Double-Entry Bookkeeping Best Practices
Be Consistent When Recording Your Business Data
When you record bills and receipts and when you sell your products and services, choose the same accounts that you used before to record like activity. This way, you’ll be able to run your reports and view information on your WorkingPoint dashboard that compare apples to apples from one month to another or from year to year.
Review Your Reports Regularly
Financial reports tell you a lot about how your business is doing and what changes you need to make, if any. But don’t wait until the end of the month or year to check how your business is doing. Use WorkingPoint’s informative dashboard and reports to keep an eye on things throughout the month.
Consult Your Accountant Before Filing Taxes
Your accountant/bookkeeper knows your business intimately, and they know the current tax law in your state for your industry. Before filing your taxes, review with them any accounting activity you have questions on, like how to categorize a particular expense. You’ll learn how to handle the situation in the future and you’ll be able to make any changes to your current year’s activity before you file.
If you are afraid you’ll forget to consult your accountant on an expense, create a new expense account called “Ask Accountant” and add the questionable expense to this account. Before you file your taxes, review all activity in that account with your accountant and based on their recommendation, move the activity to the correct accounts.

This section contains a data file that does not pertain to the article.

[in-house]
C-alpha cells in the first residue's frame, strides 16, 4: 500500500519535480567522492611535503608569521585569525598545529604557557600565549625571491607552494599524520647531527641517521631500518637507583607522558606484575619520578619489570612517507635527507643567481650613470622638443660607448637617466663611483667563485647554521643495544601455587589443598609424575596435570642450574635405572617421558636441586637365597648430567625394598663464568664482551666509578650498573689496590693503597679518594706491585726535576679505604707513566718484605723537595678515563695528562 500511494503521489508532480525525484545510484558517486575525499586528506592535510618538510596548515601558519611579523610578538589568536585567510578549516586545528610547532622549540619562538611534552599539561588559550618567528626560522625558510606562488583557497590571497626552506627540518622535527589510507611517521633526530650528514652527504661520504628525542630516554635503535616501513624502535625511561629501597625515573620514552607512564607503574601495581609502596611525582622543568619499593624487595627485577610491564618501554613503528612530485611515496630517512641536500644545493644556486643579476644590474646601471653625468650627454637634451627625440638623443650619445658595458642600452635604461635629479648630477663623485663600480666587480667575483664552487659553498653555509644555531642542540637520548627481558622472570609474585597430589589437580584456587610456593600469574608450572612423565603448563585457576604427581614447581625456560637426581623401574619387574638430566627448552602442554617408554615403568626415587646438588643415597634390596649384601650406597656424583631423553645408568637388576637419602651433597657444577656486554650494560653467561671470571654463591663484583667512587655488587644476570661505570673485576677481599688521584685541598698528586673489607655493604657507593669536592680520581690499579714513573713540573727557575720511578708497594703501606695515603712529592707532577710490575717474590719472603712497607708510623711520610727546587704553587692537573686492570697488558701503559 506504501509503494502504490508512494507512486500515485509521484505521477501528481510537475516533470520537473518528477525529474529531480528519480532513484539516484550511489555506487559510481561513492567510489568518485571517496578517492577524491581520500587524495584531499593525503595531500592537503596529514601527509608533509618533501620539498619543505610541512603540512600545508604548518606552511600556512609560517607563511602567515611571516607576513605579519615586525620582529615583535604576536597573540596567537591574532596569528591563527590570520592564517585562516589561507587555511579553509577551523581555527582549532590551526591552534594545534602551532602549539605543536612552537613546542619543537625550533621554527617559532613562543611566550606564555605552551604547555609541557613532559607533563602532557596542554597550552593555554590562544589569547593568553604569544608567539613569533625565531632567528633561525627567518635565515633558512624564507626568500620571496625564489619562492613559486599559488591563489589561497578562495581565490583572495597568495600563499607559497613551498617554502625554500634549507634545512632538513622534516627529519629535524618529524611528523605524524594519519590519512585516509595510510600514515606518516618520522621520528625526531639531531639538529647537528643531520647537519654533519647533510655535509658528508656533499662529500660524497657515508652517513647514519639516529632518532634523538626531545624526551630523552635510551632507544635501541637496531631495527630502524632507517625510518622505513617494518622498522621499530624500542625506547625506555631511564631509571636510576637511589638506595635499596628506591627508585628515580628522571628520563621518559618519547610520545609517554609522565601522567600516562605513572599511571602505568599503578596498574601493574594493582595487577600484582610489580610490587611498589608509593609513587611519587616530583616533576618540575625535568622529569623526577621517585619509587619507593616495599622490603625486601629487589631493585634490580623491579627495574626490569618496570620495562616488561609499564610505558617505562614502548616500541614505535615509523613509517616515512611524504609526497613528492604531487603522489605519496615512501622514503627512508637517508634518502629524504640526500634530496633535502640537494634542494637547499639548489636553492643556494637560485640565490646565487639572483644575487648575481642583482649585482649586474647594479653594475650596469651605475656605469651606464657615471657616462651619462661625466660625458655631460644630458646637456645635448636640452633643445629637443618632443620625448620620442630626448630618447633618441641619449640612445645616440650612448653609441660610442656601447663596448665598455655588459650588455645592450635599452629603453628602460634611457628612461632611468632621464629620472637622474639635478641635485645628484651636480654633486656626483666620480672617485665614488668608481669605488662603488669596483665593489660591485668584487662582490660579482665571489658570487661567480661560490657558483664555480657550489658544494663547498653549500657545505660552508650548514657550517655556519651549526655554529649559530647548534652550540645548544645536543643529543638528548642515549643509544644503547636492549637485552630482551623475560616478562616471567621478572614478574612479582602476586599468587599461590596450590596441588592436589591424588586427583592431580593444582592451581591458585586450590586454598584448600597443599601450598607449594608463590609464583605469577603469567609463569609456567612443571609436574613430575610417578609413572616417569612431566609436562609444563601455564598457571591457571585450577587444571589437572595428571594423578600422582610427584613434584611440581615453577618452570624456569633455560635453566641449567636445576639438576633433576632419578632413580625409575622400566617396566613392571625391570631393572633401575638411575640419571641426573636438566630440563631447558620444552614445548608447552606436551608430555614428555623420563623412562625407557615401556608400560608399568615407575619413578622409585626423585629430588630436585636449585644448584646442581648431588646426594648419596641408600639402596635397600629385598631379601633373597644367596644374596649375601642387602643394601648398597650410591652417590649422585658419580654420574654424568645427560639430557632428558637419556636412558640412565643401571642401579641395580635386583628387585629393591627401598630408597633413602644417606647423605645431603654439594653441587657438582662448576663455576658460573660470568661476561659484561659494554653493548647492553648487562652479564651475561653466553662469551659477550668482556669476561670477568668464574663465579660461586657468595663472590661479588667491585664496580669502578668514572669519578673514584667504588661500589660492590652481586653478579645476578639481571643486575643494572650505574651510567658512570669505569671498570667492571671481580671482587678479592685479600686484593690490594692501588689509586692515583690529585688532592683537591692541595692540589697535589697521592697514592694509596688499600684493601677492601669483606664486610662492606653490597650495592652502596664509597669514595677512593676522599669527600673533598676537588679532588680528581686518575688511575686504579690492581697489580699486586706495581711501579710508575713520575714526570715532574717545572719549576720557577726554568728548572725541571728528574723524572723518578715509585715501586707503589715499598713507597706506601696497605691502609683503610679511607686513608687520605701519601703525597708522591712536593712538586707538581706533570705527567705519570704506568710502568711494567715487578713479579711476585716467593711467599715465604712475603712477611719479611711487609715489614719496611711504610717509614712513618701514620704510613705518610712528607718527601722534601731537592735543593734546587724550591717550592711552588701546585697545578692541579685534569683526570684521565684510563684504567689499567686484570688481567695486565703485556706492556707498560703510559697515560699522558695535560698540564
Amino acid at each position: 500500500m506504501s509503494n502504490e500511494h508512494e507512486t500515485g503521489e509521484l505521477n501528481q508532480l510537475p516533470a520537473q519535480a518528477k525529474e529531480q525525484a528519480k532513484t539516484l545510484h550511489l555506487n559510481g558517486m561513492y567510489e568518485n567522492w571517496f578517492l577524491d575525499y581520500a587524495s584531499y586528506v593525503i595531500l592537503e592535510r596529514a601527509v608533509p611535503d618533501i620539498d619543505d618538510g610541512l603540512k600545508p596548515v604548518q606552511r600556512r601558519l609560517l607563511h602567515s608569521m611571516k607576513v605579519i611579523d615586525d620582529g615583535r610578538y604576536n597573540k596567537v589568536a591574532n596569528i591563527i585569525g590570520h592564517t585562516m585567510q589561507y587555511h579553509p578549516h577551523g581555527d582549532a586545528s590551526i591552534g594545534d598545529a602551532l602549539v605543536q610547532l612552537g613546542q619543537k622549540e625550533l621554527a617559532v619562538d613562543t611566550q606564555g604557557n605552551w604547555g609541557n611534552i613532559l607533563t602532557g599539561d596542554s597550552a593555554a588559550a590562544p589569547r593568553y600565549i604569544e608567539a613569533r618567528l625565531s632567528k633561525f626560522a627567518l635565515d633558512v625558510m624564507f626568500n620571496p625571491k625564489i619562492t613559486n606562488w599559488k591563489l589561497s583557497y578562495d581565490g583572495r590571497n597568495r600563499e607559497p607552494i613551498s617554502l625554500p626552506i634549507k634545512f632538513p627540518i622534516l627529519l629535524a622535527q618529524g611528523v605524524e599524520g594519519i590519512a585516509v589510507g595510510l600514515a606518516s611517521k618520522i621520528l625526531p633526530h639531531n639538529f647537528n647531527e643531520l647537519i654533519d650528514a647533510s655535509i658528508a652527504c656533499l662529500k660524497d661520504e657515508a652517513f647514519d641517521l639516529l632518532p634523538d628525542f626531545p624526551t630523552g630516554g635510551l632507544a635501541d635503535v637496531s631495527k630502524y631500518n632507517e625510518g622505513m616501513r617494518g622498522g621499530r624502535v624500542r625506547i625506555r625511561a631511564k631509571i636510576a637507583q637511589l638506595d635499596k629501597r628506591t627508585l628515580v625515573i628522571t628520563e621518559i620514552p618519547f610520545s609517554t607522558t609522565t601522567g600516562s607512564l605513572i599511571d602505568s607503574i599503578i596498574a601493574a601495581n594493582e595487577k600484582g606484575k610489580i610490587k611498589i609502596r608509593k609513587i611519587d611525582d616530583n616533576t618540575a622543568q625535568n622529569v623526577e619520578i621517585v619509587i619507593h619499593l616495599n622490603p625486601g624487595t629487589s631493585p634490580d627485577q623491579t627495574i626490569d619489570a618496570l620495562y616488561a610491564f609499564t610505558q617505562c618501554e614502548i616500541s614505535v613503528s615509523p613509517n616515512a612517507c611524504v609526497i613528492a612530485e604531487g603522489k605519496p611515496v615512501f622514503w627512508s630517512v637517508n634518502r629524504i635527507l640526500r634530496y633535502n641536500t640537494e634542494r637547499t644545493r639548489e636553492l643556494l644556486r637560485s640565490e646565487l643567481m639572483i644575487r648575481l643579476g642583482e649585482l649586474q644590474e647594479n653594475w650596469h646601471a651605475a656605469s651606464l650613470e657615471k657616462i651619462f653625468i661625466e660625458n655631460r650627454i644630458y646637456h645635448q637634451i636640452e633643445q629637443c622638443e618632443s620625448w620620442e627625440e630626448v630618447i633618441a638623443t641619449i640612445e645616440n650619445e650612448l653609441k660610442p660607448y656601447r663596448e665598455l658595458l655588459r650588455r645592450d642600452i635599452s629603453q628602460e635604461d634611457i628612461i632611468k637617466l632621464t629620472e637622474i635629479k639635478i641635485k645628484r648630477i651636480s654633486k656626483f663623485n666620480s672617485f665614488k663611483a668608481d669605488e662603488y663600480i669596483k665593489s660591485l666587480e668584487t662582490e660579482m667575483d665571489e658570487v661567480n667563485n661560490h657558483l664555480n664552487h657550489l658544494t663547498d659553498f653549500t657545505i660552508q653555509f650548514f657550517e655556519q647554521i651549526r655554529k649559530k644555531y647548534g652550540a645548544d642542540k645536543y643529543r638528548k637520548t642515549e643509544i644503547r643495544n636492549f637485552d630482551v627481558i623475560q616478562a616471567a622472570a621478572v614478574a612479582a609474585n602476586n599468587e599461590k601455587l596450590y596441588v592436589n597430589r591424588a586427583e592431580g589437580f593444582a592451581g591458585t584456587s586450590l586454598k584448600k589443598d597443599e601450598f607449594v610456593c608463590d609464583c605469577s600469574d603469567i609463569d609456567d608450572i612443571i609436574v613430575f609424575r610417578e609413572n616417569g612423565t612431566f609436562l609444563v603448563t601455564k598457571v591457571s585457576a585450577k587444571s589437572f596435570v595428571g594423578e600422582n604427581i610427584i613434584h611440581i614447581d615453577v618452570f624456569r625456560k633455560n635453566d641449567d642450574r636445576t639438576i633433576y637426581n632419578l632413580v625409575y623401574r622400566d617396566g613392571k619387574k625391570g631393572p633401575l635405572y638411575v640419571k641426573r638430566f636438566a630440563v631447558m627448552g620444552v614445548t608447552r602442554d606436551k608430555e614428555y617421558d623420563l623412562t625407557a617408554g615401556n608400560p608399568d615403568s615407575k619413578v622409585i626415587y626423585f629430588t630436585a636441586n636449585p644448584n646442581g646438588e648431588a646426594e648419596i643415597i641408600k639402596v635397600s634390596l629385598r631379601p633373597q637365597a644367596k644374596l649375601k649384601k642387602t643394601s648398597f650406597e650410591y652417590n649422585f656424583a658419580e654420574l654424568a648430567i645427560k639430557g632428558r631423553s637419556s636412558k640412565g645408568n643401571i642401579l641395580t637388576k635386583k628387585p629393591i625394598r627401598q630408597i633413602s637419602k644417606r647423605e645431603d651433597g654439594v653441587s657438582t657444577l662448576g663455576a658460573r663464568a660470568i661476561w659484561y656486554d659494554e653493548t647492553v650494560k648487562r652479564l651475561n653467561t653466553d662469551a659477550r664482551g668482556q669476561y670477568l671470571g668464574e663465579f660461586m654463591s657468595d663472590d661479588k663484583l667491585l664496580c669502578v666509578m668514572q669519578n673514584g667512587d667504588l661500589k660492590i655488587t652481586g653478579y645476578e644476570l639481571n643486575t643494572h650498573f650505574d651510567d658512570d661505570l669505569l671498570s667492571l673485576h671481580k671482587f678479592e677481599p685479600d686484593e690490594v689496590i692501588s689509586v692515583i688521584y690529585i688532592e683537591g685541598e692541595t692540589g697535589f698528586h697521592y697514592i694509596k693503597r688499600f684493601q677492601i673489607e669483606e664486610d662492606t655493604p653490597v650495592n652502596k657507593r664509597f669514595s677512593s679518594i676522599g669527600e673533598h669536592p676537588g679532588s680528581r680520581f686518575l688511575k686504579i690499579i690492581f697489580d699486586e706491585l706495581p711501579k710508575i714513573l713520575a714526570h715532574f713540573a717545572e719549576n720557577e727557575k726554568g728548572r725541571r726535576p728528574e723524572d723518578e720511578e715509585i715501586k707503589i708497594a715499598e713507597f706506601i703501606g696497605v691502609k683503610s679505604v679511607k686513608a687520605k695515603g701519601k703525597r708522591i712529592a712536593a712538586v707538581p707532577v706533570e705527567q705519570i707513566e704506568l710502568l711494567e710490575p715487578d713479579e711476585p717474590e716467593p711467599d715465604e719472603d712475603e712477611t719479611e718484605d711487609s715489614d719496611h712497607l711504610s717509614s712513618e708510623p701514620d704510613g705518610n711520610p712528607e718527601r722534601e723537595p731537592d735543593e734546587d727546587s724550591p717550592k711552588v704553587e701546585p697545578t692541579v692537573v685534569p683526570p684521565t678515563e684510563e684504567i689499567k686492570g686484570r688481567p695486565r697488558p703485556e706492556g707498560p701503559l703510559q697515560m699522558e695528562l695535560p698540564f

What is Double-Entry Bookkeeping?
Double-entry bookkeeping is at the heart of good financial management for any business. It follows a set of standards used by accounting professionals to record businesses activities and interpret business finances. The alternative to the double-entry bookkeeping method is the single-entry method, also known as the checkbook method because it is similar to tracking your business activities using only a checkbook. This works fine for individuals managing their personal finances, but it just doesn’t cut it for businesses.
In double-entry bookkeeping, each time you perform an action that has a financial impact, a transaction is recorded. It’s called “double-entry” because each transaction is recorded in at least two accounts: a source account, or where the money comes from, and a destination account, or where the money goes. For an example, consider what happens when you write a check to purchase office supplies. The source of the funds is your business checking account. The destination account is the expense account you set up to track office supplies.